Why Volkswagen’s Dieselgate was the most embarrassing recall in automotive history
Volkswagen In the 2010s, she found herself in the midst of the recent automobile scandal that shook the world. After cheating the system for nearly a decade in 2015, the auto world giant found itself on its hands and knees after some researchers decided to test a humble Volkswagen Jetta from the lab and on the road. After the publication of their find, alarm bells rang around the world.
Over the next five years, Volkswagen’s reputation was tarnished. Finding billions, suing executives and taking the brand’s cars off the road, the entire Volkswagen Group was embarrassed. Across the industry, people were burned and no longer trusted the clean and economical promise of diesel. With emissions from diesel Volkswagens up to 40 times worse than the company once promised in the real world.
Volkswagen Group hatchbacks, sedans and SUVs with diesel engines ran into trouble in 2015.
That happened in Dieselgate
Dieselgate, also known as emissions gate, has brought Volkswagen to its knees. In the early 2000s, the company emphasized the merits of diesel as a fuel source. True, diesel engines don’t sound particularly good, as most engines remind drivers of agricultural machines. However, low-rpm diesel engines with plenty of low-end torque resulted in much better fuel economy. Suddenly a driver could have a big engine in their BMW, Mercedes-Benz or Audi without the terrible fuel consumption. In other words, drivers could have their cake and eat it with diesels for transmissions. In the early 2000s, the diesel engine became increasingly popular.
Dieselgate broke into the news cycle in 2015 and shattered that vision. According to Statista, an online statistics aggregator, “although the share of diesel car sales in Ireland was quite high in 2019, this figure has fallen significantly since 2015, from 71 per cent to 46 per cent”. Similar trends exist in other European countries and the demise of the diesel engine began. However, the upper class of vehicles from BMW, Mercedes-Benz and Jaguar continue to offer diesel engines.
Volkswagen has shaken customers’ confidence in the diesel engine. Volkswagen engines do not meet any emissions standards anywhere in the world. Nitrogen oxide emissions had to be reduced worldwide to make the world cleaner. This particular chemical compound might sound cool to us nitrogen-obsessed gearheads. However, it actually has a toxic effect on the air.
After Volkswagen phased out its diesel engines, Volkswagen announced new clean diesel engines for 2009 that meet EU4 standards. The engines weren’t any cleaner than before, instead they used a software cheat disable device. After using a system called BlueTec, which used technology from Mercedes, Volkswagen decided to scam. When the car detected an emissions test, it simply switched to a less polluting mode. Mercedes was also found to be cheating on emissions tests.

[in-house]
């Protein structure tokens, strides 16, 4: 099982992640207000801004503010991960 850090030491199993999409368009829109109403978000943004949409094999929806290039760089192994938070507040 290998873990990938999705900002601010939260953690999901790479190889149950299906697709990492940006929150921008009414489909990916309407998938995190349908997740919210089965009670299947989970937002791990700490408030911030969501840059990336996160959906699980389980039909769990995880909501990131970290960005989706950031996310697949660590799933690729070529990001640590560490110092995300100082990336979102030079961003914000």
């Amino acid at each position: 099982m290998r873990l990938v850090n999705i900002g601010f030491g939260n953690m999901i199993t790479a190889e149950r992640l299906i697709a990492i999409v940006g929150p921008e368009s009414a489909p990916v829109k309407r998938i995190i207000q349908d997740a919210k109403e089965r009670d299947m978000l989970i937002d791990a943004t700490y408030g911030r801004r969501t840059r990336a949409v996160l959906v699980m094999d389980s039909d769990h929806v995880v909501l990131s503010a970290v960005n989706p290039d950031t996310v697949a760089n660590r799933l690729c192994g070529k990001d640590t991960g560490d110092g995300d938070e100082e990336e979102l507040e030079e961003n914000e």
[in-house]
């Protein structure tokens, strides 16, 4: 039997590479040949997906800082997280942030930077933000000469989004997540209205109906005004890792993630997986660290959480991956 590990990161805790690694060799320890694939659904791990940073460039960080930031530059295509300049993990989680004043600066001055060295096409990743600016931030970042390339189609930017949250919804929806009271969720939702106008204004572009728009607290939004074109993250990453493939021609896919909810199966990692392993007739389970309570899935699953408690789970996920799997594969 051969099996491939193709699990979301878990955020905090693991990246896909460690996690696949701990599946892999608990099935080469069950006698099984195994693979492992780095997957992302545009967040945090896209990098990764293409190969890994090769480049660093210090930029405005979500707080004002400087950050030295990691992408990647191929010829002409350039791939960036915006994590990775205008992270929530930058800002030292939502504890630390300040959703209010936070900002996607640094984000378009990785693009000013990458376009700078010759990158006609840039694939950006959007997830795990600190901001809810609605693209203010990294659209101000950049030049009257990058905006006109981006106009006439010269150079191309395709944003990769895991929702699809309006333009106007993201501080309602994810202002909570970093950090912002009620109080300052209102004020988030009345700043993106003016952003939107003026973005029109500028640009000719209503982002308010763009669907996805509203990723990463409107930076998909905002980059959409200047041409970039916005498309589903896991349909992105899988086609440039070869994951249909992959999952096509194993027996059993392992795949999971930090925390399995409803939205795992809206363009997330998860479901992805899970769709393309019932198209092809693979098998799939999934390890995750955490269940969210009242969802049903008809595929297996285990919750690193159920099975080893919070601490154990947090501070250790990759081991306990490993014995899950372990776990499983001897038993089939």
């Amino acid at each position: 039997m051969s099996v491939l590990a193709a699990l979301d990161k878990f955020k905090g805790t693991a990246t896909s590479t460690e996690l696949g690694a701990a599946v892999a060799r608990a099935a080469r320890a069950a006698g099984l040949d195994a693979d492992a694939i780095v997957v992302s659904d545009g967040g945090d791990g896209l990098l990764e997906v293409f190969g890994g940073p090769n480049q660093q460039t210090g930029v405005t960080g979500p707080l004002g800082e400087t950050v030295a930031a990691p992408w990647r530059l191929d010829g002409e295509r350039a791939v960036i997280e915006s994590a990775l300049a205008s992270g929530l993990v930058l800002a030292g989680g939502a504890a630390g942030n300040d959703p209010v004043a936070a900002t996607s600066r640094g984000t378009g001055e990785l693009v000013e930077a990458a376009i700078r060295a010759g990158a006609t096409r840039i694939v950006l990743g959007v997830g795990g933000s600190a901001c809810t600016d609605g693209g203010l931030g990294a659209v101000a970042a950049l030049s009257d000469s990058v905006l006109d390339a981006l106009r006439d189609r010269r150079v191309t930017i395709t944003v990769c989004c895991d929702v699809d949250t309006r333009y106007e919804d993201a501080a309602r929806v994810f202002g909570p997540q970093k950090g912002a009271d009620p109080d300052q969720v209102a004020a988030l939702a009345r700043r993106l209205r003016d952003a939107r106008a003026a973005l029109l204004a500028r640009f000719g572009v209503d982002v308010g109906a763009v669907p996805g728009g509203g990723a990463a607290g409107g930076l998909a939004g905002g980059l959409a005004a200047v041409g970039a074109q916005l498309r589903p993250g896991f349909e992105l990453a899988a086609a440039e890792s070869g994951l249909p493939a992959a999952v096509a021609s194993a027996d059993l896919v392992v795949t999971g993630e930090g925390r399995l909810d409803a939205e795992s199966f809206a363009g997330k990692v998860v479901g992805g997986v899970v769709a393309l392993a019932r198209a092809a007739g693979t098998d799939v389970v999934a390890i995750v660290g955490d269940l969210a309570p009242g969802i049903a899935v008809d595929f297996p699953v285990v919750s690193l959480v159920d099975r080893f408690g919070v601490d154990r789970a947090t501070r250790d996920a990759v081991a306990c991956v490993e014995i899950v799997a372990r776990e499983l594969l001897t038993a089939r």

How Dieselgate paralyzed Volkswagen
In 2015, the International Business Times reported that VW’s board of directors “received an internal memo showing that an engineer at the company had warned about dubious emissions practices in 2011.” Even more scathingly, the International Business Times reported that “as early as 2007, Bosch had warned VW against using its software illegally.” From the start, the company knew what they were doing was illegal, but they continued anyway.
In 2015, West Virginia University tested a Volkswagen Jetta and Passat. Using a portable emission measurement system, the researchers determined the real-world emissions from the car. This resulted in the EPA forcing Volkswagen to recall nearly 500,000 cars sold with 2-liter diesel engines where the defeat device was identified. Not only Volkswagen had to recall cars, but also the brand brother Audi.
This recall affected everything from the Audi A1 and A3 to the big A8 and Q8. On the Volkswagen side, the recall included the Golf, Beetle, Touraeg and Passat, as well as most brands. Following the EPA’s recall of 2-liter models worldwide, other bodies have continued to investigate Volkswagen Group cars. Small-displacement engines in Seats and Skodas came under fire alongside the big 3.0 TDI engine that powers the larger cars in the group. The total number of vehicles affected is just over 11 million worldwide, including 550,000 in the United States.
Volkswagen made amends with Dieselgate
Volkswagen had to follow various procedures around the world to make amends for its actions. In the UK, Volkswagen had to ‘fix’ vehicles and recalled 20,000 vehicles a week for repairs. Only as reported in The Guardian, when they returned to drivers to line up these polluting engines, power dropped off dramatically.
The company also scrapped many vehicles, but even some of them found their way back to customers. A few multi-million dollar lawsuits later, Volkswagen’s reputation lay in tatters. In the US, Volkswagen paid $4.3 billion in penalties and company executives ran into legal troubles. Really breaking precedent. Environmental groups made an example of Volkswagen, humiliating them in the process, warning other manufacturers to follow the rules.